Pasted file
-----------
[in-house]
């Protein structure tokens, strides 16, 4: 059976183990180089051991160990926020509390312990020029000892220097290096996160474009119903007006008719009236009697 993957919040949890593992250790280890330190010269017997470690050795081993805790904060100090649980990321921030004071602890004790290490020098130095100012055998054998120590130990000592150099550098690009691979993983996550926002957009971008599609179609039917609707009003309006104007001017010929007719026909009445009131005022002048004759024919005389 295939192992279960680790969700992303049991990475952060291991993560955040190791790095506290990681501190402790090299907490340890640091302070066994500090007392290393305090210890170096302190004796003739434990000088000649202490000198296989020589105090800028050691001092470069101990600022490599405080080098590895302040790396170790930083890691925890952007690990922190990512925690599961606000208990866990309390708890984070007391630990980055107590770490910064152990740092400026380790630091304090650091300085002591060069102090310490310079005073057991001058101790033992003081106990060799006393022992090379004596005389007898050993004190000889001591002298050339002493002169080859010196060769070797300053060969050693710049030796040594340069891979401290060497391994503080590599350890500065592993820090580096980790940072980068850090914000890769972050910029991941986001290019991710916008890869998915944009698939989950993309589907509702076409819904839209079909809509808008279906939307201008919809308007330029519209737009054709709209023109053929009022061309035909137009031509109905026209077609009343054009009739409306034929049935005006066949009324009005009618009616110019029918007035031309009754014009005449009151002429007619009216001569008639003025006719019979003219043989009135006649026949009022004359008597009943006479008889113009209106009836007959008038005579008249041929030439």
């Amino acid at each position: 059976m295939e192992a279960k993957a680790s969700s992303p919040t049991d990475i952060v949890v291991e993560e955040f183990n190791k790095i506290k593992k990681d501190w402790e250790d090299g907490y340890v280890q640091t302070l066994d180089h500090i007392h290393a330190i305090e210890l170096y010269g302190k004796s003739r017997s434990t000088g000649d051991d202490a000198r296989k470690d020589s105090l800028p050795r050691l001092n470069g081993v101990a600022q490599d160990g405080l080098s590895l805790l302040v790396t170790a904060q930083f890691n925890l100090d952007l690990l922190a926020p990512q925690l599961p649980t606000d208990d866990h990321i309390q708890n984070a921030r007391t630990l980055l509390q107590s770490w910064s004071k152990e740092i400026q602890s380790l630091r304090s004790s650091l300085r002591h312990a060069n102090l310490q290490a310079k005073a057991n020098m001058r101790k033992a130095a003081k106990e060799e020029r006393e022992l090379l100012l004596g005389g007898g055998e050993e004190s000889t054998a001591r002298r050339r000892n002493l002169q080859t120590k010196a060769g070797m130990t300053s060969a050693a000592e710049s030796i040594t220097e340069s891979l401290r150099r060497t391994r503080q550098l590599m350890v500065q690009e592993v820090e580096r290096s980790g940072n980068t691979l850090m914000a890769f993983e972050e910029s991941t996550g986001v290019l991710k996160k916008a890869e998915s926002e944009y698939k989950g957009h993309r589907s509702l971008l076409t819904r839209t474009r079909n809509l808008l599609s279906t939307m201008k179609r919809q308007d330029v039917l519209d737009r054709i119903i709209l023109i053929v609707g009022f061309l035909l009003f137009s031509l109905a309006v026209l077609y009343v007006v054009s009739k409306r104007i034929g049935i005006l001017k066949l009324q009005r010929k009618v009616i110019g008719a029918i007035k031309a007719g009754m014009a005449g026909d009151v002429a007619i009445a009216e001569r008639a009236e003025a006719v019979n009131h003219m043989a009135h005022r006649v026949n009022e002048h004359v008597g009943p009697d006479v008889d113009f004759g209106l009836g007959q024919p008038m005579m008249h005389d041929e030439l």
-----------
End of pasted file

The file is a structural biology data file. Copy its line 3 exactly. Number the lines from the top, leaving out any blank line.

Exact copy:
């Amino acid at each position: 059976m295939e192992a279960k993957a680790s969700s992303p919040t049991d990475i952060v949890v291991e993560e955040f183990n190791k790095i506290k593992k990681d501190w402790e250790d090299g907490y340890v280890q640091t302070l066994d180089h500090i007392h290393a330190i305090e210890l170096y010269g302190k004796s003739r017997s434990t000088g000649d051991d202490a000198r296989k470690d020589s105090l800028p050795r050691l001092n470069g081993v101990a600022q490599d160990g405080l080098s590895l805790l302040v790396t170790a904060q930083f890691n925890l100090d952007l690990l922190a926020p990512q925690l599961p649980t606000d208990d866990h990321i309390q708890n984070a921030r007391t630990l980055l509390q107590s770490w910064s004071k152990e740092i400026q602890s380790l630091r304090s004790s650091l300085r002591h312990a060069n102090l310490q290490a310079k005073a057991n020098m001058r101790k033992a130095a003081k106990e060799e020029r006393e022992l090379l100012l004596g005389g007898g055998e050993e004190s000889t054998a001591r002298r050339r000892n002493l002169q080859t120590k010196a060769g070797m130990t300053s060969a050693a000592e710049s030796i040594t220097e340069s891979l401290r150099r060497t391994r503080q550098l590599m350890v500065q690009e592993v820090e580096r290096s980790g940072n980068t691979l850090m914000a890769f993983e972050e910029s991941t996550g986001v290019l991710k996160k916008a890869e998915s926002e944009y698939k989950g957009h993309r589907s509702l971008l076409t819904r839209t474009r079909n809509l808008l599609s279906t939307m201008k179609r919809q308007d330029v039917l519209d737009r054709i119903i709209l023109i053929v609707g009022f061309l035909l009003f137009s031509l109905a309006v026209l077609y009343v007006v054009s009739k409306r104007i034929g049935i005006l001017k066949l009324q009005r010929k009618v009616i110019g008719a029918i007035k031309a007719g009754m014009a005449g026909d009151v002429a007619i009445a009216e001569r008639a009236e003025a006719v019979n009131h003219m043989a009135h005022r006649v026949n009022e002048h004359v008597g009943p009697d006479v008889d113009f004759g209106l009836g007959q024919p008038m005579m008249h005389d041929e030439l």